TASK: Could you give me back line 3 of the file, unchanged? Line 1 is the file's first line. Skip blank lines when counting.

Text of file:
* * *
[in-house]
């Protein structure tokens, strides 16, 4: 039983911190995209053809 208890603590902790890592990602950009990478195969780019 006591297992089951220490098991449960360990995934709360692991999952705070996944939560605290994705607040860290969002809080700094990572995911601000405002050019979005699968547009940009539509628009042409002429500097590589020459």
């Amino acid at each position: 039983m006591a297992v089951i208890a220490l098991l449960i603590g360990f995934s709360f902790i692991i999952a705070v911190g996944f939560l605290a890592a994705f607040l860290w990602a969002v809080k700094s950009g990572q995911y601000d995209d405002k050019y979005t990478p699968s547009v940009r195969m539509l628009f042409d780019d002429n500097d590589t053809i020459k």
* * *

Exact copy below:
């Amino acid at each position: 039983m006591a297992v089951i208890a220490l098991l449960i603590g360990f995934s709360f902790i692991i999952a705070v911190g996944f939560l605290a890592a994705f607040l860290w990602a969002v809080k700094s950009g990572q995911y601000d995209d405002k050019y979005t990478p699968s547009v940009r195969m539509l628009f042409d780019d002429n500097d590589t053809i020459k």